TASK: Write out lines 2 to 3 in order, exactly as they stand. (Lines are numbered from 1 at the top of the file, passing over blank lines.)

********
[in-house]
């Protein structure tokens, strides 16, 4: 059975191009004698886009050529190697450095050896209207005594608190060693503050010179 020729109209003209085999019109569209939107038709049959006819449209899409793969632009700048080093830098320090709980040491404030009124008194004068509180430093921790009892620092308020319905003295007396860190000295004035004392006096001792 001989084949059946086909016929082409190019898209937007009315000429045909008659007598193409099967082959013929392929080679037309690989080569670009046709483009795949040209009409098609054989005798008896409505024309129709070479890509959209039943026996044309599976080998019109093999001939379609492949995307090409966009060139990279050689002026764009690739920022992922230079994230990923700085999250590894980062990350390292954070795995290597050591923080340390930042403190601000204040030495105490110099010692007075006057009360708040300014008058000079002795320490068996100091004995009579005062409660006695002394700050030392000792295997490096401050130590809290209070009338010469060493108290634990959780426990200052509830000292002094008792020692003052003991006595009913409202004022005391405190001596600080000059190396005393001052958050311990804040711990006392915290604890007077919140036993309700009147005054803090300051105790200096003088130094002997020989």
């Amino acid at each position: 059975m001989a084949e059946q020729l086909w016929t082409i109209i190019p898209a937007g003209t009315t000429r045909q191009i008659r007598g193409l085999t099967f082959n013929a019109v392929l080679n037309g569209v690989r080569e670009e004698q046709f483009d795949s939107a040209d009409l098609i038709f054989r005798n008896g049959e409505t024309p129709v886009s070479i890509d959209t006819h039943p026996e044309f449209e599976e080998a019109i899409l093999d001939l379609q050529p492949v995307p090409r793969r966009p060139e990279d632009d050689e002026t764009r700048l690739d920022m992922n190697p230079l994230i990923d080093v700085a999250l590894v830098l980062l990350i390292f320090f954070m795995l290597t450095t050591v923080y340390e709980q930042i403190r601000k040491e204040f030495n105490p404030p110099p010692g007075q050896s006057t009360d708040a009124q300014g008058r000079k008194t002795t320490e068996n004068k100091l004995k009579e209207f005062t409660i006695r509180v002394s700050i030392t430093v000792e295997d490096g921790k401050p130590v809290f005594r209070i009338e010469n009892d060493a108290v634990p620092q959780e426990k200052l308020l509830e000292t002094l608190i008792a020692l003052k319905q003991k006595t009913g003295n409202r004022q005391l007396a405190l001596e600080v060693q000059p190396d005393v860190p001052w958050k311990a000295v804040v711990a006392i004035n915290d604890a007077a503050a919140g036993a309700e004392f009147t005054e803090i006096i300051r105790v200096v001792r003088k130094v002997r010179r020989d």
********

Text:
């Protein structure tokens, strides 16, 4: 059975191009004698886009050529190697450095050896209207005594608190060693503050010179 020729109209003209085999019109569209939107038709049959006819449209899409793969632009700048080093830098320090709980040491404030009124008194004068509180430093921790009892620092308020319905003295007396860190000295004035004392006096001792 001989084949059946086909016929082409190019898209937007009315000429045909008659007598193409099967082959013929392929080679037309690989080569670009046709483009795949040209009409098609054989005798008896409505024309129709070479890509959209039943026996044309599976080998019109093999001939379609492949995307090409966009060139990279050689002026764009690739920022992922230079994230990923700085999250590894980062990350390292954070795995290597050591923080340390930042403190601000204040030495105490110099010692007075006057009360708040300014008058000079002795320490068996100091004995009579005062409660006695002394700050030392000792295997490096401050130590809290209070009338010469060493108290634990959780426990200052509830000292002094008792020692003052003991006595009913409202004022005391405190001596600080000059190396005393001052958050311990804040711990006392915290604890007077919140036993309700009147005054803090300051105790200096003088130094002997020989």
């Amino acid at each position: 059975m001989a084949e059946q020729l086909w016929t082409i109209i190019p898209a937007g003209t009315t000429r045909q191009i008659r007598g193409l085999t099967f082959n013929a019109v392929l080679n037309g569209v690989r080569e670009e004698q046709f483009d795949s939107a040209d009409l098609i038709f054989r005798n008896g049959e409505t024309p129709v886009s070479i890509d959209t006819h039943p026996e044309f449209e599976e080998a019109i899409l093999d001939l379609q050529p492949v995307p090409r793969r966009p060139e990279d632009d050689e002026t764009r700048l690739d920022m992922n190697p230079l994230i990923d080093v700085a999250l590894v830098l980062l990350i390292f320090f954070m795995l290597t450095t050591v923080y340390e709980q930042i403190r601000k040491e204040f030495n105490p404030p110099p010692g007075q050896s006057t009360d708040a009124q300014g008058r000079k008194t002795t320490e068996n004068k100091l004995k009579e209207f005062t409660i006695r509180v002394s700050i030392t430093v000792e295997d490096g921790k401050p130590v809290f005594r209070i009338e010469n009892d060493a108290v634990p620092q959780e426990k200052l308020l509830e000292t002094l608190i008792a020692l003052k319905q003991k006595t009913g003295n409202r004022q005391l007396a405190l001596e600080v060693q000059p190396d005393v860190p001052w958050k311990a000295v804040v711990a006392i004035n915290d604890a007077a503050a919140g036993a309700e004392f009147t005054e803090i006096i300051r105790v200096v001792r003088k130094v002997r010179r020989d």